In cases filed in the Western District of New York, Starkey and its progeny are probably still persuasive authority where there was not a credit agreement or the applicable credit agreement does not expressly provide that the creditor can robodial the borrower but where the borrower consented simply by providing his or her cell phone number to the lender.
The logic of the Starkey decision was based upon the existence of a debt so the written revocation requirement should not be expanded beyond situations where the calls arise from a credit transaction. In other words, Starkey’s written revocation requirement is largely superceeded even in the Western District of New York because the Second Circuit issued an even worse opinion holding that borrowers can not revoke their consent in many credit transactions.
The Starkey court “reasoned” that the TCPA does not say whether or how consent can be revoked but the Fair Debt Collection Practices Act requires that a consumer put their request that a debt collector “cease communication” in writing. 15 U.S.C. Section 1692c(c) (2017). These courts grafted the FDCPA’s “in writing” requirement onto the TCPA which does not contain any such restriction on a consumer.
This “cross-over” contagion spread the Western District of New York to other areas of the country before the Gager and Osorio opinions by the Third Circuit and Eleventh Circuit effectively squelched this misguided interpretation of the TCPA. This is a rapidly shifting area of the law and consumers should consult with an experienced TCPA attorney who is licensed to practice in their state for their professional judgment and advice.
It’s worth noting that the FCC has ruled that phone owners can use any reasonable means to revoke consent to receiving telemarketing calls so this more consumer protective interpretation is consistent with the FCC’s interpretation of the TCPA.
WHAT SHOULD I SAY TO REVOKE CONSENT?
If you receive a robocall on your cell phone and tell the caller :
“You’re calling my cell phone. Stop Calling!“
the caller should stop robodialing you. You should be able to enjoy peace and quiet without the robocalls.
HOW DO I MAKE THE CALLER STOP CALLING ME?
If the caller continues to robodial your cell phone after you told them to “You’re calling my cell phone. Stop calling.” and the call is not exempt from the TCPA, there’s a silver lining — the TCPA often entitles cell phone users to receive $ 500 and up to $ 1,500 per call.
Once you sue the caller, the odds are very high that the caller will finally find a way to program the robodialer to remove your cell phone (and landline) number(s) from its list. But, I’ve seen the errors continue after the filing of a lawsuit and the court did not take kindly to the defendant’s willful disregard of my client’s rights.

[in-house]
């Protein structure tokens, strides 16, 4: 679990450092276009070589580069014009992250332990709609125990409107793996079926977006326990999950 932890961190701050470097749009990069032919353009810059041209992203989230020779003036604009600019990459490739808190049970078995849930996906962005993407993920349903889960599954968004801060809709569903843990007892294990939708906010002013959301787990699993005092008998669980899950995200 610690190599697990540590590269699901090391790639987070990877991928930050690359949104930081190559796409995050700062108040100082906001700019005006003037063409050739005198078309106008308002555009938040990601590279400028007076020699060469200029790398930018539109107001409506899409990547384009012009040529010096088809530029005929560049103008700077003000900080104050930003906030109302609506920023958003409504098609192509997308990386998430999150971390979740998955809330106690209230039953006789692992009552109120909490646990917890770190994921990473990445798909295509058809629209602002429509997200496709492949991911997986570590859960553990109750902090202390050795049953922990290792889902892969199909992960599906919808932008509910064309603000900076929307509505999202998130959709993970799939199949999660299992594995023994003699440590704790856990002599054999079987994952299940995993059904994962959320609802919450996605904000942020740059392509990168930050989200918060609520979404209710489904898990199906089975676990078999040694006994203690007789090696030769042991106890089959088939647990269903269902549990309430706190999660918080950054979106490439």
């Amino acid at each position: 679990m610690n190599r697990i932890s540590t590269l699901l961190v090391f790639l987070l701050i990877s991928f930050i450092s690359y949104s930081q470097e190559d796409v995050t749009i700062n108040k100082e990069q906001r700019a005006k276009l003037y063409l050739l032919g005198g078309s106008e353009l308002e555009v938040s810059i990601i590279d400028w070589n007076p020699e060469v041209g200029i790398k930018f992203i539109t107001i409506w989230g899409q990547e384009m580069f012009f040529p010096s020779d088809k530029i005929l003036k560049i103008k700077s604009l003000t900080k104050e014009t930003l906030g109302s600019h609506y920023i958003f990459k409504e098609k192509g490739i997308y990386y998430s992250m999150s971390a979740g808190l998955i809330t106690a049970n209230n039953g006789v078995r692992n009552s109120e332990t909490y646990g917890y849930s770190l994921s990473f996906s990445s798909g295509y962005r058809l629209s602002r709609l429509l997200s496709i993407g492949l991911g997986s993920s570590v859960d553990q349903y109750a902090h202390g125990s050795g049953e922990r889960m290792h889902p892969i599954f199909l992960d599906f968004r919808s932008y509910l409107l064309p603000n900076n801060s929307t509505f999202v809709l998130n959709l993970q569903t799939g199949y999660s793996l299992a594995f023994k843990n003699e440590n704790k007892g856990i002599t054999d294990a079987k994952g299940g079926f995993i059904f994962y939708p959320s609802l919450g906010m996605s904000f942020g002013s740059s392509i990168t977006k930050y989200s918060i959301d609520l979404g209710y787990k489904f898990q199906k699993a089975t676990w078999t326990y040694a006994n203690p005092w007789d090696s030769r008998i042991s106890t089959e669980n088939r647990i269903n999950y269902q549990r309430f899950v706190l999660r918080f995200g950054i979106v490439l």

The TCPA also allows cell phone users to obtain an injunction against the caller to prohibit them from continuing to robodial you. 47 U.S.C. Section 227 (b)(3) (2017).
Debt collectors and creditor’s collection departments usually quit calling the consumer very soon after a consumer files a TCPA or FDCPA case. This happens because there are at least two information brokers who sweep the federal and probably many state dockets to identify people who sue defendants for violating the TCPA, FDCPA, Truth In Lending Act, state collections practices acts, and probably additional consumer protection statutes. These information brokers update their lists twice a month and sell their service to debt collectors and in house collection departments who would rather avoid calling these so-called “litigious consumers” than comply with the consumer protection laws.
WHAT IS THE DIFFERENCE BETWEEN A TCPA AND AN FDCPA VIOLATION?
Although the remedies in the TCPA and the Fair Debt Collection Practices Act (“FDCPA”) are not exclusive (a consumer can recover under both the TCPA and the FDCPA in the same case if the robodialer is a debt collector), the difference between the remedies can be a game changer. Both statutes provide an amount of statutory damages to be awarded “per violation” but the Courts’ interpretation of what constitutes a “violation” are polar opposite conclusions depending upon which statute is alleged.
The courts have long interpreted the statutory damage provisions of the Fair Debt Collection Practices Act (“FDCPA”) and the Florida Consumer Collection Practices Act (“FCCPA”) which allow courts to award up to $ 1,000 per violation, as meaning per case. In other words, a violation of the FDCPA or FCCPA is the plaintiff’s entire case. In TCPA cases, however, the law is well established that “per violation” means per call even when a call violated only one section of the TCPA.
If you are receiving calls on your cell phone which use artificial or pre-recorded voices in their introductions or messages, please contact Mr. Petersen so he can advise you how to preserve these messages and take other steps to make sure your rights under the TCPA are in effect. This up front preparation will help maximize your chances of recovering money and the amount of your recovery.
IF YOU ARE RECEIVING ROBOCALLS ON YOUR CELL PHONE, PLEASE DOCUMENT YOUR CASE WHILE YOU STILL CAN
It’s very important to follow these steps correctly so feel free to call Mr. Petersen for a free consultation.